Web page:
The first couple of times Matthew Payne met Joan Mans, he labelled her the little old woman that he saw everywhere.
Any art events Payne, a then University of Victoria student, attended in the city, from plays to after-parties, he noticed the petite woman with a British accent, often talking someone’s ear off.
Over the next few years, Payne continued to run into Mans at Swan’s Brewpub, where actors would meet after performances, where she would dance to the live music until the pub closed and solicited rides from other theatre lovers to her home at Fisgard and Quadra streets.
“She was always around. We would see her at the bar and be like ‘oh man, hide, oh god she’s going to talk our ear off’,” said Payne, artistic director of Victoria’s Theatre SKAM, who is paying homage to Mans in a new play. “She was just the little old lady that I saw all over the place . . . she was known as an eccentric character.”
While they were acquaintances, the duo hadn’t really spoken much about things other than arts. But it was a chance encounter on the street that changed their relationship from acquaintances to close friends.
Payne was in the midst of planning a trip to Prague for a friend’s wedding when he ran into Mans on the street, who told Payne she had worked in the city several years ago.
“I was like ‘What? We better get this straight’,” Payne said. “She told me about her life and our friendship blossomed from there.”
According to Payne, Mans was born in 1925 in West Hartlepool in north east England. She immigrated to Canada in the mid 1960s, where she worked in Pierre Elliot Trudeau’s government in Ottawa. In 1976 she moved to Victoria and began volunteering at the Oak Bay Lodge. She also volunteered with numerous arts companies, although they often had to find “strategic” ways for her to volunteer, as Mans would often get so distracted talking about the arts that she would forget to compete her duties, such as handing out flyers.
The duo quickly formed an inseparable bond.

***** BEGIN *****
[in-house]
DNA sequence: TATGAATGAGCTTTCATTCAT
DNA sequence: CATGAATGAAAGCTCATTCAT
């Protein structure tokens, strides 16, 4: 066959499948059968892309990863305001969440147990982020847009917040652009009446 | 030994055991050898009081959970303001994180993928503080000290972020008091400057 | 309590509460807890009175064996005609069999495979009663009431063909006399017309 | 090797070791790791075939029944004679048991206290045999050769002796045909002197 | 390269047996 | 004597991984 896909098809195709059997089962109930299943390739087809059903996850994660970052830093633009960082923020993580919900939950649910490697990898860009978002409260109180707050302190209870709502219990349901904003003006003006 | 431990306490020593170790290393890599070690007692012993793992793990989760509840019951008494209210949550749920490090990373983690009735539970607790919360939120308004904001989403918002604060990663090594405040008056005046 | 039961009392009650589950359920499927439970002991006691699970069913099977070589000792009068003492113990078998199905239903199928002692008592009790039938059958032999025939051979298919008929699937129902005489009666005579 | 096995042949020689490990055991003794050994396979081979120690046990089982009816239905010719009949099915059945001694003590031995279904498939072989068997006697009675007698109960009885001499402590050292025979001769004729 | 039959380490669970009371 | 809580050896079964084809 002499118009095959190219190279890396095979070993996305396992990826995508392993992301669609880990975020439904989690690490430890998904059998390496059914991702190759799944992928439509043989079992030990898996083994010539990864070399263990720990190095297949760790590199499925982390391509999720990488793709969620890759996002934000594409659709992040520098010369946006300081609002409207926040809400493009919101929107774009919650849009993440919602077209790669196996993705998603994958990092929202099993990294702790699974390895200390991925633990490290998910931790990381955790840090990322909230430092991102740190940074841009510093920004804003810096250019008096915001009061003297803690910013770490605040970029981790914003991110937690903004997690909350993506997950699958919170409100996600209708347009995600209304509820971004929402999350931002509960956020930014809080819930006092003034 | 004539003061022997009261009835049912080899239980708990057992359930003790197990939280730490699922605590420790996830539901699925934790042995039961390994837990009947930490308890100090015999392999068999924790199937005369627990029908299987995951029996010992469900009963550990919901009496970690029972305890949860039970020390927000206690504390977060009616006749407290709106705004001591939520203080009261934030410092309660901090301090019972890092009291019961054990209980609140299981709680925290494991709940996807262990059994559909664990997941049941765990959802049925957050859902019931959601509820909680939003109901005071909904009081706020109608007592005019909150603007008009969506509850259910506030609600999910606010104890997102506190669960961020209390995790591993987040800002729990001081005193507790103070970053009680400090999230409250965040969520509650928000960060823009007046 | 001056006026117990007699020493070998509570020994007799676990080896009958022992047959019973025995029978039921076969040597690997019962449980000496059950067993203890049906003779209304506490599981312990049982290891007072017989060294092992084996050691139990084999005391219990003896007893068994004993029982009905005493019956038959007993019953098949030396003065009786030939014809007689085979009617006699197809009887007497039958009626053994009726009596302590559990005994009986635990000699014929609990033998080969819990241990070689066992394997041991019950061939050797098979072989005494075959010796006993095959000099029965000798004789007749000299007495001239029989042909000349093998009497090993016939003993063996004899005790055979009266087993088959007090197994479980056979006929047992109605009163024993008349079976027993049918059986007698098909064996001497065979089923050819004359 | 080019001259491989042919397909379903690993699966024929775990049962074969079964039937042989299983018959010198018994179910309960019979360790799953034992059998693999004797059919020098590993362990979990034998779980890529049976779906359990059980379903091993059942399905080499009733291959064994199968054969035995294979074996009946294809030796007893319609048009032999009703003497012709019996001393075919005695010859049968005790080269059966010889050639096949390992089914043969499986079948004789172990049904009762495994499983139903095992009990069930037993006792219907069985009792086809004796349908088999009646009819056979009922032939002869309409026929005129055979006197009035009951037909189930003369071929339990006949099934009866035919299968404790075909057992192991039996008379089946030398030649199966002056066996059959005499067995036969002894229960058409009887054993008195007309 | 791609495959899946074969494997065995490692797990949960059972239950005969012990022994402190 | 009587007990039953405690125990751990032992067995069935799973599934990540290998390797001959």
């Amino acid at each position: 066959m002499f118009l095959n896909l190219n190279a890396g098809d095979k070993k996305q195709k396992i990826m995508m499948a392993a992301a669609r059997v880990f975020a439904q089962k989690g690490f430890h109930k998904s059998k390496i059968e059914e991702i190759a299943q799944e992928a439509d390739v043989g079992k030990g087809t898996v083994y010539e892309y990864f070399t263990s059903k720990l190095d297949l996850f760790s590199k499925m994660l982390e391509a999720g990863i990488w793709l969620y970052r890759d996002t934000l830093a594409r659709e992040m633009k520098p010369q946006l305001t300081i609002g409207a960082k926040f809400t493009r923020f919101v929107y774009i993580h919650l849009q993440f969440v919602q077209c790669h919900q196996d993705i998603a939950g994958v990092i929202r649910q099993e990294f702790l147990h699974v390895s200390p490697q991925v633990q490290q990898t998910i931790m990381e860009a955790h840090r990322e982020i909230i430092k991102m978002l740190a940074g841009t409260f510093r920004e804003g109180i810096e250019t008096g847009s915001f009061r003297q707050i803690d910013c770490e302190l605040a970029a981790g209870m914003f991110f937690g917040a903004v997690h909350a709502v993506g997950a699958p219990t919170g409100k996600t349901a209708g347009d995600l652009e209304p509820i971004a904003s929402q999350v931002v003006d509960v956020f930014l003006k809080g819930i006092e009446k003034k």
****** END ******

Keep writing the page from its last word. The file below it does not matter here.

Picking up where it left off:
Since Mans didn’t have any family in Victoria, Payne, along with two other artists, took on the responsibility of looking after her. When Payne moved to Toronto and Vancouver for a few years, he often kept in touch with Mans through weekly phone calls and during his visits home, often went to check up on her before his parents.
Mans was like family to Payne, somewhere between grandma and best friend.
In 2007, Mans fell and ended up at the Oak Bay Lodge, where Payne continued to visit her regularly, though he admitted it was difficult to see Mans’ social life suddenly come to an end. And in 2010, Payne got the call that she had passed away.
Now, Payne is paying tribute to Mans in a new play called Joan, which will premiere at the Belfry’s annual Spark Festival this month. It’s a play Payne wrote while Mans was still alive, but now the performance has become a way for Payne to spend more time with her.
“I hope that the people who know Joan will come and spend a little bit more time with her. At some point I realized I was writing this play so I could spend more time with her,” Payne said.
“I hope that the people who don’t know her will enjoy meeting this eccentric, unique, dynamic person.”
The Spark Festival, which kicks off March 9, features performances by more than 80 theatre artists from across Canada.
Joan will run at the Metro Studio Theatre from March 17 to 26. For more information